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  1. #1
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    Smith and Wesson D.A. 45

    I inherited a Smith and Wesson D.A. 45 with Patent dates of December, 1901, September 1906, and September 1909 stamped on the barrel. I know it was issued to an army officer who served on the Western Front in Pershings Expedtionary Force of WWI. He gave it to me many years ago and I have kept it in good condition. Stamped on the bottom of the pistol handle underneath the lanyard clasp is the following: U.S. Army Model 1917, Number 17628.
    I am somewhat unfamiliar with pistols and am trying to find an approximate worth of this firearm.

    Val

  2. #2
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    Re: Smith and Wesson D.A. 45

    If it has the original finish, grips, lanyard, accessories such as a holster and moon clip pouch, and is in really good mechanical shape, it is worth well over $500 and maybe even over $1K to a collector.
    I've been looking for one as a shooter and they aren't cheap.
    Collector grades probably shouldn't be shot just to maintain their high value.

  3. #3
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    I was wondering if someone could help me with a fair value for a Smith and Wesson D.A. 45 revolver. Serial No. 177525Name:  DSCN0076.jpg
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  4. #4
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    Val,

    Condition is everything. Can you post some pics of your historic revolver?

    LeBonier,

    That's a nice looking gun, but it appears to be re-finished, destroying any "collecter" value. If I came across this revolver, in a buying mood, I would offer, MAYBE 4 bills.

    Mike

  5. #5
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    Not sure if it's refinished, but, the grips appear to overlap the front of the gripframe. In any case.....you've got a great historic revolver. Bob

  6. #6
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    LeBonier,

    Good News: What you have is what is known as a "1917 Commercial". These were guns not built for army issue, but rather sold through "Commercial" channels to the public. Specifications are similar to the 1917 US Martial Revolver. There were not very many of these revolvers made, certainly far fewer than the approximately 150,000 US Army issued 1917's and re therefore collectible.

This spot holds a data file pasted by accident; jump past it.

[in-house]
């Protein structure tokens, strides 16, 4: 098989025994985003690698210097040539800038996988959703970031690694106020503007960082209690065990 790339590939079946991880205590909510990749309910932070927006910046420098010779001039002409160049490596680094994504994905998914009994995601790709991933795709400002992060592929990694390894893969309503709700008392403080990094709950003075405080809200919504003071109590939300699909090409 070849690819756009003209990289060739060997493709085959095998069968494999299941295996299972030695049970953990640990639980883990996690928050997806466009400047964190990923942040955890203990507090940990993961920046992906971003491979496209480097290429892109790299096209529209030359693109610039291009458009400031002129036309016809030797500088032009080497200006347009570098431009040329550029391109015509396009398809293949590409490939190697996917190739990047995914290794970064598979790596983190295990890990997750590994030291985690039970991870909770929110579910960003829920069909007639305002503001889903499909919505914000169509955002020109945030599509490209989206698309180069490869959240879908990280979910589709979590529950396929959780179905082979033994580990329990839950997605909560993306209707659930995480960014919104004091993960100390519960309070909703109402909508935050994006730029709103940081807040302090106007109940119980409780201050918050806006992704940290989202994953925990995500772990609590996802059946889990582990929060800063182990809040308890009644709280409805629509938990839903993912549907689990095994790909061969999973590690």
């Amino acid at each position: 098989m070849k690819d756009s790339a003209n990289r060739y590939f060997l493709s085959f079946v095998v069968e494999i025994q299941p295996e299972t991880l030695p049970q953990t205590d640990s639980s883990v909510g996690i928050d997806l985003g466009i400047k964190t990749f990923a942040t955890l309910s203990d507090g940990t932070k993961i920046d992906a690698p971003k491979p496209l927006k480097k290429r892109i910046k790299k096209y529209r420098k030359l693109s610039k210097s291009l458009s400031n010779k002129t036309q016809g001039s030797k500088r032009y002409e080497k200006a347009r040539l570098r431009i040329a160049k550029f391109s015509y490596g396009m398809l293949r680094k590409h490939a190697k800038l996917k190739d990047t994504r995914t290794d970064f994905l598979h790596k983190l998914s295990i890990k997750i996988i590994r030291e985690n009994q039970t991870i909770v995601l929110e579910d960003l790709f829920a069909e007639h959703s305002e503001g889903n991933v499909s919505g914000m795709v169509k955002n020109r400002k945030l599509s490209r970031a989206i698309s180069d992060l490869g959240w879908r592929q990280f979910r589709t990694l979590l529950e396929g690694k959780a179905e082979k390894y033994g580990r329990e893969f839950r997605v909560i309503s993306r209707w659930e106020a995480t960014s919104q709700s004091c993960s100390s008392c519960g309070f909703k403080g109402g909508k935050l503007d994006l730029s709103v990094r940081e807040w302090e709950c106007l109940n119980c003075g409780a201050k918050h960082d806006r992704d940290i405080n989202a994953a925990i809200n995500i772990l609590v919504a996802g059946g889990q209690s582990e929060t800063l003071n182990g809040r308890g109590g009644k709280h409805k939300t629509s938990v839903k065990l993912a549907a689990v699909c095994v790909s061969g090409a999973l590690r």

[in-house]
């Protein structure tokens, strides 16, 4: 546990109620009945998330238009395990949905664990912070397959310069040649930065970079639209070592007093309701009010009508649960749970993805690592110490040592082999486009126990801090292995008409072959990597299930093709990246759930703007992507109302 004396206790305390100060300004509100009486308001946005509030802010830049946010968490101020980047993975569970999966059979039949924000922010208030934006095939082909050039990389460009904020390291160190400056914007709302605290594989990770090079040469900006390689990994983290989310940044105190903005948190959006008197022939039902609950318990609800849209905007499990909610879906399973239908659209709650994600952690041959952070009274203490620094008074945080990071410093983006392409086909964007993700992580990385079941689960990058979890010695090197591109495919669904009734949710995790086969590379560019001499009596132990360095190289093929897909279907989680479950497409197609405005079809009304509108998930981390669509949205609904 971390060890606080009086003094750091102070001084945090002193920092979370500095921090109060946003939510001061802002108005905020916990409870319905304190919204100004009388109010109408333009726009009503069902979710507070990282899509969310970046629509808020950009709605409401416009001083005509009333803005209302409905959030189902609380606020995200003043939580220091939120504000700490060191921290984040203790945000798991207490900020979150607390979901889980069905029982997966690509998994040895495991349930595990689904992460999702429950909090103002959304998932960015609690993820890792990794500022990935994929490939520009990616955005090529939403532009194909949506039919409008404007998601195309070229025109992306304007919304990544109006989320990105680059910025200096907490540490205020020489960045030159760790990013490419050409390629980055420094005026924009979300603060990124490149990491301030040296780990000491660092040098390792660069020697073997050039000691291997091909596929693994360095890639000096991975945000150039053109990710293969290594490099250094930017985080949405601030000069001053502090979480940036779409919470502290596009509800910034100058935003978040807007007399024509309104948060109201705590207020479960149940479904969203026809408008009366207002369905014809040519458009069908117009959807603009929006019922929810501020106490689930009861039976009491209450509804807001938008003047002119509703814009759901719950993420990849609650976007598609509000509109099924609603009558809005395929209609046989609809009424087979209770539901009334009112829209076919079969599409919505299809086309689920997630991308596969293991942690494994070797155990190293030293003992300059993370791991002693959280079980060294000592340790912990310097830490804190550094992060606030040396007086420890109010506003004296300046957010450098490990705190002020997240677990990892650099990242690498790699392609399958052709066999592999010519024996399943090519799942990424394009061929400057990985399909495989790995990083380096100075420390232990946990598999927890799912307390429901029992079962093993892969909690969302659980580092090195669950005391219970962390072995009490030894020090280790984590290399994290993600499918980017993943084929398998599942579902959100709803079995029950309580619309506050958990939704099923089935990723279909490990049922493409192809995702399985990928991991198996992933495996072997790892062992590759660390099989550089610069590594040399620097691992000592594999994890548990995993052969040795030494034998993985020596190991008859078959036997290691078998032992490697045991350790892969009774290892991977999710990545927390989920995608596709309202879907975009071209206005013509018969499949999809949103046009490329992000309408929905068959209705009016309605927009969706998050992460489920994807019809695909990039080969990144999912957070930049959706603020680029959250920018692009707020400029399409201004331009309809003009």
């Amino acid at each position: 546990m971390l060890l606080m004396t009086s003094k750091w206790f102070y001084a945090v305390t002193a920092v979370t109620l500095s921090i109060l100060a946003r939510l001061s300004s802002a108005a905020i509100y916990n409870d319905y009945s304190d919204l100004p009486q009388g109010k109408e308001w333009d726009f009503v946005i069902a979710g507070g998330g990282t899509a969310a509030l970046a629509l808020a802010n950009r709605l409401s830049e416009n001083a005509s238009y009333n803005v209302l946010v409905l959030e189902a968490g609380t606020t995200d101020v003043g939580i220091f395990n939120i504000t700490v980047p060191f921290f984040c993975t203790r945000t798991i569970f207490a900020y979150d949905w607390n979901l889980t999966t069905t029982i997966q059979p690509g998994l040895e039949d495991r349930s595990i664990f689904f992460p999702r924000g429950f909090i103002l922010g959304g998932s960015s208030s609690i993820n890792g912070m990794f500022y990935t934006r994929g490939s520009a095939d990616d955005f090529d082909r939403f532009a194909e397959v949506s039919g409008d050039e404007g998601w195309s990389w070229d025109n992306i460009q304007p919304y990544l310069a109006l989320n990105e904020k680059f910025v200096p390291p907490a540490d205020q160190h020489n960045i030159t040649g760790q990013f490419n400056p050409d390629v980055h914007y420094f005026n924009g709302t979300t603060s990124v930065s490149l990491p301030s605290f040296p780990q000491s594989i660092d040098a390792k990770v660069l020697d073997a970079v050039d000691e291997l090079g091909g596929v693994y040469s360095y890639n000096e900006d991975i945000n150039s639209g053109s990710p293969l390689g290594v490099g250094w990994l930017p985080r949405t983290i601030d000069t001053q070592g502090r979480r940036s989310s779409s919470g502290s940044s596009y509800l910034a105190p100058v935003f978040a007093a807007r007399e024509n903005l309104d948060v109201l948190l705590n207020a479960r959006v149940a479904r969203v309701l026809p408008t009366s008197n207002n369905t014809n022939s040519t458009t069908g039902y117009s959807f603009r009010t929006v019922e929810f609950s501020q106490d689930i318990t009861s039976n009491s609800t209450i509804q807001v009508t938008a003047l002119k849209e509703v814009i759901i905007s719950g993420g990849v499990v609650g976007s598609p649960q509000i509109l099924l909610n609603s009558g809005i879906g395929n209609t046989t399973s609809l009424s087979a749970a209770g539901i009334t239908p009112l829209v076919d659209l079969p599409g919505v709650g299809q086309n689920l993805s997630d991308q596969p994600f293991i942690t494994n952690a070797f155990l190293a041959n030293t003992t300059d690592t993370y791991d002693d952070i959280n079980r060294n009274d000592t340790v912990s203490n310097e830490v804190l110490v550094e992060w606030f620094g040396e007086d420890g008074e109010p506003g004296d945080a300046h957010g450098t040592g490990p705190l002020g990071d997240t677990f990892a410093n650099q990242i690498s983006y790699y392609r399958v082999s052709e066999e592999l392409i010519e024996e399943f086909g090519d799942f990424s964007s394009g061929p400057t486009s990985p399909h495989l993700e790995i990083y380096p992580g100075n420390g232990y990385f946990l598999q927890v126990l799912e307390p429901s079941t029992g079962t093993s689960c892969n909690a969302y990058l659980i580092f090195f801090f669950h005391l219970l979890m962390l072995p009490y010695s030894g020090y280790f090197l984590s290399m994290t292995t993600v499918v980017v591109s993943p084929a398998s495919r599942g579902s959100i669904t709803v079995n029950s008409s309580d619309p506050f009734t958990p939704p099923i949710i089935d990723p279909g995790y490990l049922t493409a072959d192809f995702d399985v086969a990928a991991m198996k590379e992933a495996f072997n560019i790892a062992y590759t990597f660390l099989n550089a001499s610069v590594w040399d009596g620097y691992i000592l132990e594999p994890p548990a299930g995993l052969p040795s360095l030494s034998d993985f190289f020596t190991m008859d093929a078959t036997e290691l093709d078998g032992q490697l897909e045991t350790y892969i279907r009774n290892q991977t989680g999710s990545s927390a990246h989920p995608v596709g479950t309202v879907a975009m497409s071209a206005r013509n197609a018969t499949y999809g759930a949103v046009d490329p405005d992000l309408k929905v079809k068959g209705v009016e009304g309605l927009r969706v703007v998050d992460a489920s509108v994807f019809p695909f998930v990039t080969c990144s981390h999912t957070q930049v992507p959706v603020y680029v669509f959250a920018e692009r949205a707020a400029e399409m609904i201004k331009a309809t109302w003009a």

Ban News: Given that the hammer and trigger are blued yours is certainly refinished. This really hurts it's interest to collectors and puts your gun in the "shooter" class, albeit a very nice shooter...

    I would put it's resale value at around $350 or so.

    Drew
    Last edited by Sebago Son; 07-11-2011 at 05:39 PM.
    ".... Evil Flourishes When Good Men Do Nothing...."

  7. #7
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    Thank you all for the info. Any idea of when the gun was made, and possibly when it was refinished? Also, if I use it as a shooter, do I need a "moon clip" and if so, where would I find one?

  8. #8
    DCW
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    Quote Originally Posted by LeBonier View Post
    Thank you all for the info. Any idea of when the gun was made, and possibly when it was refinished? Also, if I use it as a shooter, do I need a "moon clip" and if so, where would I find one?
    There were several commercial models issued with serial numbers in the 177xxx-178xxx range. They seem to have shipped in the vicinity of 1924-25. The frames may have been made earlier for subsequent assembly. In all their variations, the 1917 .45s have a complicated start and stop history from 1917 through the late 1940s. The factory often put coded date stamps on guns that they refinished, but this is not a factory refinish; S&W would never have blued the hammer and trigger. So it's probably impossible to know the date it was refinished.

    Because the chambers are shouldered, you don't need moon clips to shoot your 1917. Just drop the ACP rounds into the chambers and they will headspace properly. But the ejector won't work, so you will need to poke them out of the chambers from the front with a pencil or dowel. (Or maybe just lift them out with a fingernail in the extractor groove, if you're lucky.)

    Just shoot regular .45 ACP ball ammo. Don't go for the +P stuff, which is a little hot for these old frames. Your gun wouldn't spontaneously disassemble itself on you, but the extra pressure could stretch the prewar steel a little and maybe even bulge a chamber.
    Last edited by DCW; 07-13-2011 at 06:50 PM. Reason: typo
    David Wilson
    S&WCA No. 2206 / SWHF Founding Member No. 144 / NRA Life Member

  9. #9
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    Awesome info. Thanks much.

  10. #10
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    Unhappy S&W M1917 Single AND double action?

    Is the S&W M1917 45 Revolver double and single action?

    I have a S&W M1917 45 Revolver and it was double and single action. I could pull the trigger with the hammer forward for the heavy double action or pull the hammer to the rear for a super light single action shot. I gave the gun to a guy to do some work on it to lighten the double action trigger pull and when I got it back the double action was lighter but the single action was gone. I couldn't lock the hammer to the rear anymore. After pulling the hammer back a bit it finally started catching but it's all jacked up when I try single action now. He is insisting that it is only a Double action pistol and that it was never supposed to be double and single action. Please someone who knows what they are talking about help me, is the S&W US Army M1917 45 Revolver double and single action? I'm pretty upset over my gun right now and really need to know for sure.

    Thanks!


 

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